NFU Mutual Smallholding Insurance

Author Topic: Ladies in Beef - Save our Sucklers  (Read 3552 times)

Rosemary

  • Joined Oct 2007
  • Barry, Angus, Scotland
    • The Accidental Smallholder
Ladies in Beef - Save our Sucklers
« on: November 24, 2015, 05:37:31 pm »
Good afternoon,
 
Please find the latest press release from Ladies in Beef attached to this email.
 
Should you require any additional information or images please get in touch.
 
Best wishes,
Georgina
 
Ladies in Beef call for industry support to boost suckler beef breeding herds
 
The British suckler-beef breeding herd is at its lowest level since the late1980s at 1.57 million head having fallen by over 230,000 head in the past ten years and by 140,000 cows the past 4 years.   The UK suckler beef herd is the second largest in Europe after France but despite some of the highest EU farm-gate beef prices, this once mighty industry is now the most vulnerable in the livestock sector.   Ladies in Beef are calling on farmers (and lady beef farmers especially), livestock markets, abattoirs, processors, retailers, butchers, farm shops, food service and the hospitality sector to support the campaign to raise consumer awareness.
 
Jilly Greed co-founder of Ladies in Beef said, ‘In the UK we’ve lost over 140,000 beef-breeding cows over the last four years - that's an awful lot of empty fields.  Sadly there is an industry acceptance that suckler beef is in terminal decline due to poor returns and market and supply chain failures.  We just cannot let this happen without fighting for a more stable future.   We have to up our game and increase consumer awareness of why suckler beef is special due to a natural production system of grass, milk, nurturing beef breeds and glorious countryside.’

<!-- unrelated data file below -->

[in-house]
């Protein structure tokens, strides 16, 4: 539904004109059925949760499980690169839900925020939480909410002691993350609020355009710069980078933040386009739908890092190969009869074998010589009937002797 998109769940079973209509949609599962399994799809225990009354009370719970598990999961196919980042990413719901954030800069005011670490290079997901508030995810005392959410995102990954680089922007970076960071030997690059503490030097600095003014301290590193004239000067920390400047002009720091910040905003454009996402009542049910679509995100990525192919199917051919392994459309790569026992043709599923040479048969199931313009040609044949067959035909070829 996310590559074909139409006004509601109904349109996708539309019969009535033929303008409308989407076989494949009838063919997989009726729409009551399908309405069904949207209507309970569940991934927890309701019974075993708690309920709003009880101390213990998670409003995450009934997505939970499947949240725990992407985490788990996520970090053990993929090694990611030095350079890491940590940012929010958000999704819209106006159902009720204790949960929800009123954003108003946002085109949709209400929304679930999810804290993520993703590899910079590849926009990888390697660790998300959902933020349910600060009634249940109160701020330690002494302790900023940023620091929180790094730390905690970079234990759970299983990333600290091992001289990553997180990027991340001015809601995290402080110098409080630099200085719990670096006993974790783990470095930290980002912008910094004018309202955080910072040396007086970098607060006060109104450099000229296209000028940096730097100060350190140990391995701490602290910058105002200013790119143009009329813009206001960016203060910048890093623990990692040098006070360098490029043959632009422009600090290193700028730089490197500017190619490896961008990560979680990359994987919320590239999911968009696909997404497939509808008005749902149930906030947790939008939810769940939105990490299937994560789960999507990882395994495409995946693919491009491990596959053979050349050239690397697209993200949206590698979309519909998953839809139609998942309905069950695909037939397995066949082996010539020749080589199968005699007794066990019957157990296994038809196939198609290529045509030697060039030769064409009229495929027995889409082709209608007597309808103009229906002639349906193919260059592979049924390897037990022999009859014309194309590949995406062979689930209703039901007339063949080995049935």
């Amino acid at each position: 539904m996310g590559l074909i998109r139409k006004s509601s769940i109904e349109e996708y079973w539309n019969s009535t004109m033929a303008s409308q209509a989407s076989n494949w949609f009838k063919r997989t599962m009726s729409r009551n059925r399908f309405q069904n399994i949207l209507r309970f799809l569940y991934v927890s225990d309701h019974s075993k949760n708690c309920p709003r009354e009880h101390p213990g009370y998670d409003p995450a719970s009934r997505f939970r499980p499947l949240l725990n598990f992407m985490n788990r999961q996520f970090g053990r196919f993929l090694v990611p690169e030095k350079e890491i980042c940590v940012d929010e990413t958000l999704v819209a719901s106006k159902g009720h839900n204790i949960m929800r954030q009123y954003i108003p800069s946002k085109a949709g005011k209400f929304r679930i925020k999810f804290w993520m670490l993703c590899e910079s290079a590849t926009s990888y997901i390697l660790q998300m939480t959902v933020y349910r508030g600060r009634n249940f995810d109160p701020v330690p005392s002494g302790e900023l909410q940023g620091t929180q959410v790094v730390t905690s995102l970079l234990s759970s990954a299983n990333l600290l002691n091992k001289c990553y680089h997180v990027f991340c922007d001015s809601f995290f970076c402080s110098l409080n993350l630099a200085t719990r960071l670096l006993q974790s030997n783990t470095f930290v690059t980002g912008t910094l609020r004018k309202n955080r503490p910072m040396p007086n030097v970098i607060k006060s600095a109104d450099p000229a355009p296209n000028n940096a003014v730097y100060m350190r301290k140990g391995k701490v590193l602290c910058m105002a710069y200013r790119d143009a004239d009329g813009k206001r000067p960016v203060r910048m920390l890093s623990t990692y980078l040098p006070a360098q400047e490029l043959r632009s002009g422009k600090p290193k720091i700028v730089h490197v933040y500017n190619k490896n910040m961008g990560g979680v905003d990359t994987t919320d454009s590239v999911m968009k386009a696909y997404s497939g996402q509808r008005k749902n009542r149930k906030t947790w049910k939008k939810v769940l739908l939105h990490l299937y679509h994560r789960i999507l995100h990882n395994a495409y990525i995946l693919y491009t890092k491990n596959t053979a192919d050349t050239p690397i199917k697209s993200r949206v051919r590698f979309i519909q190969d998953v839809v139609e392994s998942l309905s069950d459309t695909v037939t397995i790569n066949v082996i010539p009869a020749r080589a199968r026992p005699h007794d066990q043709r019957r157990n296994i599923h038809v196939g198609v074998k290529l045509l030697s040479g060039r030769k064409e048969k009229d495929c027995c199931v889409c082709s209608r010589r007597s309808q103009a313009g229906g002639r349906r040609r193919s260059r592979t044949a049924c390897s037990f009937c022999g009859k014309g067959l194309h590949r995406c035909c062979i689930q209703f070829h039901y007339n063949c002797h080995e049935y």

Ladies in Beef fully support dairy beef supply chains and the need to maintain volume in the marketplace.   However there is very little product differentiation within the processing sector where ‘beef is beef is beef’. Most consumers assume British beef comes from grass based traditional suckler beef herds. Yet less than half is suckler beef and the majority is now a by-product of the dairy herd.
 
Minette Batters LIBS co-founder and Deputy President NFU said,  'Dairy beef is hugely important to maintain volume but we have to be much more bullish about suckler beef and the role our grazing herds  play in  the production of a high quality  product,  nurtured by milk and grass.  There is much we can learn from the poultry industry in product differentiation and grass based suckler beef resonates with consumers not just in the UK but also across the world.   Get the branding right and we could see a resurgence in suckler beef production in the UK and profitable returns.'
 
Taking a lead from the poultry sector and successful product differentiation within the retail and hospitality sector, there is a fresh opportunity to create a greater awareness of suckler beef, promoting the many health, animal welfare and environmental benefits of traditional, naturally raised suckler beef as well as it importance to the land management of the British countryside.
 
For without our British suckler beef herds and halting the decline, there will be many more empty fields.  The outcome is graphically depicted in the AHDB/EBLEX report Landscapes Without Livestock where the impacts of cherished landscapes without suckler beef cattle are visualised.
http://www.eblex.org.uk/wp/wp-content/uploads/2013/06/Landscapes-without-livestock-report.pdf
 
In early 2016 leading up to Great British Beef Week (April 23 – May 2), under the umbrella of Save our Sucklers, Ladies in Beef will launch a consumer based campaign, Great British Beef Nurtured by Nature, taking a lead from CAMRA and their campaign for real ale, which has successfully raised the profile of British craft beers and halted the homogenisation of the British brewing industry.
 
Ladies in Beef hope a differentiated, branded suckler product offer will be piloted with a major retailer or within a regional supply chain such as PGI Westcountry beef.   Product criteria is that it must be singled suckled beef and meet Red Tractor assured, Quality Standard Mark standards and Protected Geographic Indicator status if a regional brand.
 
To pledge support or for more information contact Jilly Greed at jilly@ladiesinbeef.org.uk or visit www.ladiesinbeef.org.uk to sign up online.
 
-ENDS-
 
Georgina Davie
Ladies in Beef
Voss Electric Fence

Porterlauren

  • Joined Apr 2014
Re: Ladies in Beef - Save our Sucklers
« Reply #1 on: November 24, 2015, 05:39:29 pm »
T.B and crap prices. . . .. . . . its a tough life for a suckler herd!

waterbuffalofarmer

  • Joined Apr 2014
  • Mid Wales